Good quality sleep is frequently underrated – mainly because we don’t understand the enormous impact poor sleep has on us.
Sleep is essential to maintain physical and mental well-being throughout your life. What occurs when you are asleep influences how you feel when you are awake.
Over time, insufficient sleep can increase your chance of developing chronic health issues. Additionally, it may impact how well you reason, work, learn and interact with others.
Quality sleep is crucial for physical and mental well-being. Getting enough sleep has increased problem-solving abilities and memory function in children and adults.
An adequate amount of high-quality sleep is also necessary for comprehension, concentration and productivity. Research shows that consistently good sleep improves academic performance in children, adolescents and young adults.
But that is not all. A good night’s sleep helps build mental and emotional resilience.
Chronically sleep-deprived individuals tend to withdraw and become lonely. Making sleep a priority might help you become more outgoing and improve your interactions with others.
Poor sleeping habits can make us prone to fatigue, weight gain, a weakened immune system and mood disorders.
Central Nervous System. Your body’s primary information highway is your central nervous system. It needs to sleep to keep working correctly. While you sleep, your brain creates pathways that aid in memorizing new knowledge. Poor quality sleep disrupts how your brain retains and processes information.
A lack of sleep can affect the brain in other ways, too. This includes anxiety, impulsive behavior, depression, and even suicidal thoughts. If you are deprived of sleep for an extended time, you may experience hallucinations. For people who have bipolar disorder, a lack of sleep can trigger mania.
Immune System – During sleep, your immune system releases proteins called cytokines, the substances responsible for fighting bacterial and viral infections. Sleep deprivation results in decreased production of cytokines and a decrease in antibodies, which means you are more prone to illness when you do not get quality sleep.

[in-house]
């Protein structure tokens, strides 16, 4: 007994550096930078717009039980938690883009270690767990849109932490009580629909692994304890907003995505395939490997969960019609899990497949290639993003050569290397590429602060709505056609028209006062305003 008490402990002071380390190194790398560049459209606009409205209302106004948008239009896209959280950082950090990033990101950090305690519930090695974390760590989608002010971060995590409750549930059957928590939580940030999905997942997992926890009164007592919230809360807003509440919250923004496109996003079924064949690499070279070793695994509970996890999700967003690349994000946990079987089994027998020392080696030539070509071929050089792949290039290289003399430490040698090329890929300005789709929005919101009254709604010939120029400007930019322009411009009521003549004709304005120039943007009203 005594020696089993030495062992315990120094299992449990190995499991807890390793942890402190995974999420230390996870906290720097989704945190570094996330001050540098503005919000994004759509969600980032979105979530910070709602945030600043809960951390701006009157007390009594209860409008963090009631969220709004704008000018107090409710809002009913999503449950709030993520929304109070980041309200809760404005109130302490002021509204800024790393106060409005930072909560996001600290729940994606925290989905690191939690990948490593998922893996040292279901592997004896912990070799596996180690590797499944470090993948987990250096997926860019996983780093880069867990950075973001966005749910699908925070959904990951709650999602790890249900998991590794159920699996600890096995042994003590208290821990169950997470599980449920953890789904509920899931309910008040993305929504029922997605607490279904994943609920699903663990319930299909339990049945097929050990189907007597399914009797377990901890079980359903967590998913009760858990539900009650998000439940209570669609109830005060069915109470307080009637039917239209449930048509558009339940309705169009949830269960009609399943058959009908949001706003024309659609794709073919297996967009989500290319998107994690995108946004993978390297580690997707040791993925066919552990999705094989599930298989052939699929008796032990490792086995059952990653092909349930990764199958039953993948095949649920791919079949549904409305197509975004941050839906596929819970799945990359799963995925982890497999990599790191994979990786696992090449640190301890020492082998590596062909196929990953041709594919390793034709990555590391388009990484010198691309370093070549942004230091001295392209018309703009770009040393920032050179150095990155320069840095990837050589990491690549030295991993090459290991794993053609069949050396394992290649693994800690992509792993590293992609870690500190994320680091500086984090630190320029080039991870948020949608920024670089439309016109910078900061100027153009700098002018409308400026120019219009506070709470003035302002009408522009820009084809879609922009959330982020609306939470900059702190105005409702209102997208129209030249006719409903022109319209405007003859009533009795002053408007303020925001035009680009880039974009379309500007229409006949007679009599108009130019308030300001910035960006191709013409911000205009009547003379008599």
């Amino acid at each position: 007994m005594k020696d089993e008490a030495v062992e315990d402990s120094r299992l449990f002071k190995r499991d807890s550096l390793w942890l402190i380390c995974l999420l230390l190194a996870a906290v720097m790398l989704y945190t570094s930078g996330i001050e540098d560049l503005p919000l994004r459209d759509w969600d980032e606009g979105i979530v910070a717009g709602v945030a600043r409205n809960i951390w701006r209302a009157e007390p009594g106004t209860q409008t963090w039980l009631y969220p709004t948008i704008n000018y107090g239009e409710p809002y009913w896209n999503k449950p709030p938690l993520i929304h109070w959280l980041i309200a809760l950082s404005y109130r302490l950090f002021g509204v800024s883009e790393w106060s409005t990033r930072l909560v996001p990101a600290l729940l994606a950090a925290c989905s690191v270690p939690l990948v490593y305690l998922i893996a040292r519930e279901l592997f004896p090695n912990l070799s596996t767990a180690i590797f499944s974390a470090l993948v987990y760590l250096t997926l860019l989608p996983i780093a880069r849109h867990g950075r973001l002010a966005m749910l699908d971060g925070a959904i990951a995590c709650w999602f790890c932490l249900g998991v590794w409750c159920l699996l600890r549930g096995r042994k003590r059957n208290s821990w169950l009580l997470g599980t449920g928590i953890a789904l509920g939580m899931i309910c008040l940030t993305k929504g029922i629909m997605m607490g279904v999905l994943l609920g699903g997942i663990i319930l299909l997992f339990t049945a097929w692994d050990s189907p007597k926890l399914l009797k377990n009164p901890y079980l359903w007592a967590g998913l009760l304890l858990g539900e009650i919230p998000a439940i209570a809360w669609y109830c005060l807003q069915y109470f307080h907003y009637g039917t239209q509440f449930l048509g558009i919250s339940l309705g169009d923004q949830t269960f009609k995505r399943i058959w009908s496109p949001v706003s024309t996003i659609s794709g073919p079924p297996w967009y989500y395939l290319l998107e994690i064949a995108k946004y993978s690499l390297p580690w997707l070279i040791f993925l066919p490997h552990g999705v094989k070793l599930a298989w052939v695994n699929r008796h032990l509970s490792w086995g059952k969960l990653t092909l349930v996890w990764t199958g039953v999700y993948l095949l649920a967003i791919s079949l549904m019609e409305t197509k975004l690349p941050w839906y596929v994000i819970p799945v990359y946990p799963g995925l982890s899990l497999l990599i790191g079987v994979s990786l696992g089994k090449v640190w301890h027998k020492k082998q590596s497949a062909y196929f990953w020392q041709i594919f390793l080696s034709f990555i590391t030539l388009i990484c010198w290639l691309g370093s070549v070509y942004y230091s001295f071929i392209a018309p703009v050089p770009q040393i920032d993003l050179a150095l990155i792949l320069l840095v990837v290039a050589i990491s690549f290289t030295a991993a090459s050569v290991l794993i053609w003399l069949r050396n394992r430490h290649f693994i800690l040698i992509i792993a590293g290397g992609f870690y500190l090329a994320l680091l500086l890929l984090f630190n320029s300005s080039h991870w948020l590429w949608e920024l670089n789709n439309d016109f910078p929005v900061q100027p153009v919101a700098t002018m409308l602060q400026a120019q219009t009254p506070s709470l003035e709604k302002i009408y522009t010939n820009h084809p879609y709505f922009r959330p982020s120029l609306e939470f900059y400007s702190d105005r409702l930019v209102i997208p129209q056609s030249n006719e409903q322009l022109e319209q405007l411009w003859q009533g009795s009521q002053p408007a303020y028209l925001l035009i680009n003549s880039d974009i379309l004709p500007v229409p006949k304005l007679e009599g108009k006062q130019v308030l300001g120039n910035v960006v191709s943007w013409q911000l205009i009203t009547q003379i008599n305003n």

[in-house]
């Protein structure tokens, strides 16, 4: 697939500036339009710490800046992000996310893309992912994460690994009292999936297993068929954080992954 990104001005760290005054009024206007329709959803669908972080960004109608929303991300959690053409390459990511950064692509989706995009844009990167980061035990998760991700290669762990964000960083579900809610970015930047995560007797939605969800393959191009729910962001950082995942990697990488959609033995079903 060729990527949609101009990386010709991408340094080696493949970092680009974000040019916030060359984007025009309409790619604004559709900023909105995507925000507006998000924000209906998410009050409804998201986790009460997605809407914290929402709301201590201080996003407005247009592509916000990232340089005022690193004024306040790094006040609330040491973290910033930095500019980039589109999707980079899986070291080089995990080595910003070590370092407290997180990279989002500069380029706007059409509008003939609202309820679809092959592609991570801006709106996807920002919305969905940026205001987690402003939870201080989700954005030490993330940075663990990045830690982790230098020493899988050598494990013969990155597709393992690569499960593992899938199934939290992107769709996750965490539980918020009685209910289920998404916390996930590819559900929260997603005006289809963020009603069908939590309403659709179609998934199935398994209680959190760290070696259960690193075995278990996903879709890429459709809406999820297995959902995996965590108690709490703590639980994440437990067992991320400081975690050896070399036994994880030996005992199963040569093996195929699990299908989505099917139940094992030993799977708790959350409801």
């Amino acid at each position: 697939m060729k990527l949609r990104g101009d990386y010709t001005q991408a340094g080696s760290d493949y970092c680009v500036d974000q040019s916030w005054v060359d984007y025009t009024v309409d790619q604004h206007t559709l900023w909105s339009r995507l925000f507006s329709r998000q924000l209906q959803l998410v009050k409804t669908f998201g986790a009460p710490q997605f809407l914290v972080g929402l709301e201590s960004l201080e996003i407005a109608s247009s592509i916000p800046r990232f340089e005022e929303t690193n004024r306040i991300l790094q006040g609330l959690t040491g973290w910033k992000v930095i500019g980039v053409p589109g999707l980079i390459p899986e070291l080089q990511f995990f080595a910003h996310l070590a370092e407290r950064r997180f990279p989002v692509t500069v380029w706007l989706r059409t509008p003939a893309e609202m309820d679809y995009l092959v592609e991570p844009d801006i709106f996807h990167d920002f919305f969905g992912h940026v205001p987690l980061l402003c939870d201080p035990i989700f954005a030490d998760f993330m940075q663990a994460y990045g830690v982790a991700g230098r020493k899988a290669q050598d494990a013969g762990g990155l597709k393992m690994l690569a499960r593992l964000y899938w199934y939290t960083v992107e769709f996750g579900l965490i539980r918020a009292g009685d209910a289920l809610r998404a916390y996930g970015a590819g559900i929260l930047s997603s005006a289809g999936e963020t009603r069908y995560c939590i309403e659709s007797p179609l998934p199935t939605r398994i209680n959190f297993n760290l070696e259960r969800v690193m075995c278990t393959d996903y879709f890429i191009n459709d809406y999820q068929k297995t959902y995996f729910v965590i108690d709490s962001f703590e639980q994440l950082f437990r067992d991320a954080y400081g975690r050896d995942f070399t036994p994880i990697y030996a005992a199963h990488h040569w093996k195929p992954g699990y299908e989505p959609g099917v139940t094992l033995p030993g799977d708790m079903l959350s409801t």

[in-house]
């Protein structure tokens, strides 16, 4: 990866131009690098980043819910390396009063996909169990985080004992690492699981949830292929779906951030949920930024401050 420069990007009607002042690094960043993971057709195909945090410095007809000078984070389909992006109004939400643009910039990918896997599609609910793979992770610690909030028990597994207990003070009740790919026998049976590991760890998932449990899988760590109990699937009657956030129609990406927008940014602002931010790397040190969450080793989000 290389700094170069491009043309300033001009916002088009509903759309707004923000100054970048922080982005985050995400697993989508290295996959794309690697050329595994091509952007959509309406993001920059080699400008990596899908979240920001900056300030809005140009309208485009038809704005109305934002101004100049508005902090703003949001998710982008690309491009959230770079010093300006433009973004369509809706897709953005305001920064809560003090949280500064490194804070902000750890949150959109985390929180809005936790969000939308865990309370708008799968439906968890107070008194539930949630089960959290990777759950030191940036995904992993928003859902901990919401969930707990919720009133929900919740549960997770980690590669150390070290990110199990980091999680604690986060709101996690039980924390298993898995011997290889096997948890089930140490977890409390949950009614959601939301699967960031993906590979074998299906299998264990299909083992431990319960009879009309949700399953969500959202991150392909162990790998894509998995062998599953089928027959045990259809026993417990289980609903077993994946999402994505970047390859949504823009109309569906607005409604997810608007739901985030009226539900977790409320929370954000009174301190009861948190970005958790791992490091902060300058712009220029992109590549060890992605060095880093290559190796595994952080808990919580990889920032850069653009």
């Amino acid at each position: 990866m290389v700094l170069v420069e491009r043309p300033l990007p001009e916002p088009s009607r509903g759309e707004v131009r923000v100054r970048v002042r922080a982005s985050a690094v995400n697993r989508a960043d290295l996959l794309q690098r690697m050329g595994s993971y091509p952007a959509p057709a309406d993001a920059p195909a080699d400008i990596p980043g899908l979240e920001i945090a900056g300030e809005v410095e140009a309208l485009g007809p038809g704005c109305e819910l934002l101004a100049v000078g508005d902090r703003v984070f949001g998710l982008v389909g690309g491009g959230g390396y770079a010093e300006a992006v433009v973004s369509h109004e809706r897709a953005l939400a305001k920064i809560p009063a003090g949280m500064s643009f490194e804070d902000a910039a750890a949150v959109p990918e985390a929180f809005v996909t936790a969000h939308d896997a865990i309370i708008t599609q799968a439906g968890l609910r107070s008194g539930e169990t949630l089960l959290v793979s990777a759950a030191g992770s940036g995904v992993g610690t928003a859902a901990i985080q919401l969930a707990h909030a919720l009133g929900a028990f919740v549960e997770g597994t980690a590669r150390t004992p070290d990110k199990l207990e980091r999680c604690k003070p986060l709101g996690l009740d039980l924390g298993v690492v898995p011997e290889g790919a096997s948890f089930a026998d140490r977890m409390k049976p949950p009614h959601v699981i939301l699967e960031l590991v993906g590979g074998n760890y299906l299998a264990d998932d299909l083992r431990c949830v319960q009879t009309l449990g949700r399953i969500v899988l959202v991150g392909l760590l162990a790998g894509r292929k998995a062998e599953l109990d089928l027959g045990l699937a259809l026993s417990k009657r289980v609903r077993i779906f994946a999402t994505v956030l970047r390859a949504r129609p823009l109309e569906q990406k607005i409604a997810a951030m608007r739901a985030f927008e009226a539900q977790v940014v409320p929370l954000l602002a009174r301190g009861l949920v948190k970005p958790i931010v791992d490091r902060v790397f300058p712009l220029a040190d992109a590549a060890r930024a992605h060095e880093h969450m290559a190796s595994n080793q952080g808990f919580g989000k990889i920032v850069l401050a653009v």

Digestive System – Sleep deprivation is a risk factor for weight gain and obesity. Leptin and Ghrelin, the two hormones that regulate appetite, are affected by sleep. When sleep-deprived, leptin, the appetite suppressant, switches off, and the hunger hormone ghrelin goes into overdrive, increasing your appetite.
Cardiovascular System – High blood pressure is a significant risk factor for heart disease. Sleep regulates the stress hormone cortisol. When people are sleep deprived, stress-related hormones are not well regulated, which can lead to raised blood pressure.
Many factors can contribute to poor sleep. For example,
Stress may include:
- Financial worries.
- Concerns about school exams or meeting work deadlines.
- A stressful life event like a divorce or the death of a loved one.
An erratic work schedule can cause poor sleep or disrupt your circadian rhythm. People who travel through different time zones or do shift work are often affected.
Irregular bedtimes, napping during the day, or an uncomfortable sleep environment cause poor sleep habits. Habits like watching TV or playing video games, or engaging in other screen time right before bed, may also contribute to disrupted or poor-quality sleep.
Eating a large meal before bed. Going to bed with an overfull stomach may cause physical discomfort when lying down. Some people experience heartburn (acid reflux), which keeps them awake.
Mental Health. Sleep quality and mental health are closely related. Sleep quality can be impacted by having a mental health condition, and poor sleep can affect your mental health.
If you experience the following, it may be a good idea to reach out for mental health support.
- Feel too tired or have too little energy to see people.
- Feel lonely or isolated.
- Struggle to concentrate or make decisions.
- Feel irritable for no reason.
- Feel paranoid.
- Have problems managing day-to-day life.
- Experience feelings of anxiety, depression or suicidal thoughts.
Adopting healthy habits can help train your internal clock and give your body the right cues for good quality sleep. These include:
- Keeping a routine of going to bed at the same time each night and waking at the same time each morning.
- Getting bright light exposure shortly after waking up.
- Refraining from caffeine and alcohol late in the afternoon.
- Avoid large meals at night and stick to a healthy diet.
- Limiting naps, especially late in the day
- Avoid caffeine, alcohol, and tobacco in the evening.
- Turn off electronic devices at least one hour before bed.
- Keep the bedroom cool, dark, and quiet.
Good quality sleep is a significant factor in mental health. Perhaps you feel that your mental health is compromised by insufficient sleep, or you cannot sleep because of poor mental health. In that case, it’s crucial to know that you can reach out for support and be treated with dignity and respect.
If you are struggling with mental health, you must know that you are not alone. Asking for help is the first step in the right direction.